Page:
And Roebuck was the one survivor of the Old Days: Richard Sears had died back in 1914. Roebuck died in 1948, and was mentioned only once after that, in Chuck Berry’s “You Never Can Tell”: “They furnished off an apartment with a two-room Roebuck sale / The coolerator was crammed with TV dinners and ginger ale.”

I have, of course, my own memories of the Softer Side of Sears:

Sears hosiery ad

That side, too, is gone now.

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Talk about Inna

The last time we looked in on Romanian pop singer Inna, she was haunted by a Photoshop dialog box. But that was seven years ago; now, at 32, she’s probably Romania’s biggest pop star, and she’s added a ™ to her name. In ten years she’s released five albums, none of which made much noise in the States.

Inna on the port side

Inna and a friend go for a walk

Inna takes it easy

That fifth album, Nirvana, came out last year. This was the first single therefrom (not including those two 15-second ad slots):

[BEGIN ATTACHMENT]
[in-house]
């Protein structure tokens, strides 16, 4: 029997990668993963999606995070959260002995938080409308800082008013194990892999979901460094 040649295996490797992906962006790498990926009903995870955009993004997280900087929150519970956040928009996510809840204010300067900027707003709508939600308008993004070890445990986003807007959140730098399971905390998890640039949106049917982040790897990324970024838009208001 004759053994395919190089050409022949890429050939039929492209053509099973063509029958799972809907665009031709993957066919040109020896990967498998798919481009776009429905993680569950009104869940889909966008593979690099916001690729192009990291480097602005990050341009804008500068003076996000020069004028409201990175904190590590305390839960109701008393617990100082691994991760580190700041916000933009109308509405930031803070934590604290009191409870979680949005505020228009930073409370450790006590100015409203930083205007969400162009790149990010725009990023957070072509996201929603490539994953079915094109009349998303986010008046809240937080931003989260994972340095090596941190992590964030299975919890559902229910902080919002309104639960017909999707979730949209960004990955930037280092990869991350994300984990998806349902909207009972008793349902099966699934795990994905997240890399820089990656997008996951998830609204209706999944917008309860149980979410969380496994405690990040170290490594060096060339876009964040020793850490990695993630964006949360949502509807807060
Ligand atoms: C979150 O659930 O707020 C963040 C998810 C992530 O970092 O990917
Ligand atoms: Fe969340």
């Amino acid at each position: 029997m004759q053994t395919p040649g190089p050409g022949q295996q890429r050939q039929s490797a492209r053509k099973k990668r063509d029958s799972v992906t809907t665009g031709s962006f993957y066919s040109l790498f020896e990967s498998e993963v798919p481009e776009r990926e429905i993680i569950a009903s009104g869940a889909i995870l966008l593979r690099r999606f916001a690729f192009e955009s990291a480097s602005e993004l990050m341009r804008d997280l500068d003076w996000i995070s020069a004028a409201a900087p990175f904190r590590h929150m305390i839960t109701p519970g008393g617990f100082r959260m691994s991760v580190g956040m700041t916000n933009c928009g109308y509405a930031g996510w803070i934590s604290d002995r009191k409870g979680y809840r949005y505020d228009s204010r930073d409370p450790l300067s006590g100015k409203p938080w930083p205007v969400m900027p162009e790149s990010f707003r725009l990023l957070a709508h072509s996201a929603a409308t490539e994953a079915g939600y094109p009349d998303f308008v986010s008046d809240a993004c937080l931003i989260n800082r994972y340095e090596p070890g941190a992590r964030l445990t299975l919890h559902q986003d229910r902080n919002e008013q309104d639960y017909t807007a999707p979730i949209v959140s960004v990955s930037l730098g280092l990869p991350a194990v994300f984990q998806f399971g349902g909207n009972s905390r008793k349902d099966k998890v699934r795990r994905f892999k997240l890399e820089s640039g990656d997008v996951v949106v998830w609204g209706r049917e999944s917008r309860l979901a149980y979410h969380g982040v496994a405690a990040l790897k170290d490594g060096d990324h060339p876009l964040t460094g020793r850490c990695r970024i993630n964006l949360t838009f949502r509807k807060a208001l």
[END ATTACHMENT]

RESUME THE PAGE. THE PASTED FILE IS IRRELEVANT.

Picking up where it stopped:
Not especially cerebral, but you can definitely dance to it.

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Stainless steel

Tisha Campbell-Martin was born here in the 405 exactly fifty years ago today, grew up in Newark, New Jersey, and has been working for forty-four of those fifty years, starting with a one-shot appearance on Big Blue Marble on PBS when she was six. She’s been busy ever since.

Tisha Campbell-Martin on the red carpet in 2008-09

Tisha Campbell-Martin for ABC-TV

Tisha Campbell-Martin at PaleyFest 2016

For five years she played Gina on the series Martin; she wound up suing Martin Lawrence over sexual-harrassment matters. The outcome was remarkable: